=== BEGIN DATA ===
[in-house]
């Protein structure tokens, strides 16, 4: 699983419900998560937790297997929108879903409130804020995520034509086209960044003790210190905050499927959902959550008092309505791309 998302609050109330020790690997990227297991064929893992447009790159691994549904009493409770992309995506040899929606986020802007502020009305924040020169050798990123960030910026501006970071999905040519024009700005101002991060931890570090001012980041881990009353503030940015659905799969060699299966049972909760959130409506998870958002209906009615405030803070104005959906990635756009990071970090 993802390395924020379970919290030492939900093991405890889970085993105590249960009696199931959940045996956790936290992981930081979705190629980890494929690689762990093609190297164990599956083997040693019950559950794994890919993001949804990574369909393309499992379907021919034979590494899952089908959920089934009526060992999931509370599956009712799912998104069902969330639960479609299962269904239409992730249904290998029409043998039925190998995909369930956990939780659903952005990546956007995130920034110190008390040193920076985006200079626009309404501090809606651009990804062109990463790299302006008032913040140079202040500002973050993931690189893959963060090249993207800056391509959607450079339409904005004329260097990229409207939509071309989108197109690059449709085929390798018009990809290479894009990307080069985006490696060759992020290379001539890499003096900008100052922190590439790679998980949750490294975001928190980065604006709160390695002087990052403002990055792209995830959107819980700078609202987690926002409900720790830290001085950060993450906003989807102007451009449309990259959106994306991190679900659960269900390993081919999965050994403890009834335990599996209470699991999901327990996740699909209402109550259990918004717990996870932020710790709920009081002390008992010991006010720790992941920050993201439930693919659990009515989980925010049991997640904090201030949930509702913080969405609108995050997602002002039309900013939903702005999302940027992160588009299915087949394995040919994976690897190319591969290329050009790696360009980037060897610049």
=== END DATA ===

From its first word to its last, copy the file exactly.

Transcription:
[in-house]
């Protein structure tokens, strides 16, 4: 699983419900998560937790297997929108879903409130804020995520034509086209960044003790210190905050499927959902959550008092309505791309 998302609050109330020790690997990227297991064929893992447009790159691994549904009493409770992309995506040899929606986020802007502020009305924040020169050798990123960030910026501006970071999905040519024009700005101002991060931890570090001012980041881990009353503030940015659905799969060699299966049972909760959130409506998870958002209906009615405030803070104005959906990635756009990071970090 993802390395924020379970919290030492939900093991405890889970085993105590249960009696199931959940045996956790936290992981930081979705190629980890494929690689762990093609190297164990599956083997040693019950559950794994890919993001949804990574369909393309499992379907021919034979590494899952089908959920089934009526060992999931509370599956009712799912998104069902969330639960479609299962269904239409992730249904290998029409043998039925190998995909369930956990939780659903952005990546956007995130920034110190008390040193920076985006200079626009309404501090809606651009990804062109990463790299302006008032913040140079202040500002973050993931690189893959963060090249993207800056391509959607450079339409904005004329260097990229409207939509071309989108197109690059449709085929390798018009990809290479894009990307080069985006490696060759992020290379001539890499003096900008100052922190590439790679998980949750490294975001928190980065604006709160390695002087990052403002990055792209995830959107819980700078609202987690926002409900720790830290001085950060993450906003989807102007451009449309990259959106994306991190679900659960269900390993081919999965050994403890009834335990599996209470699991999901327990996740699909209402109550259990918004717990996870932020710790709920009081002390008992010991006010720790992941920050993201439930693919659990009515989980925010049991997640904090201030949930509702913080969405609108995050997602002002039309900013939903702005999302940027992160588009299915087949394995040919994976690897190319591969290329050009790696360009980037060897610049």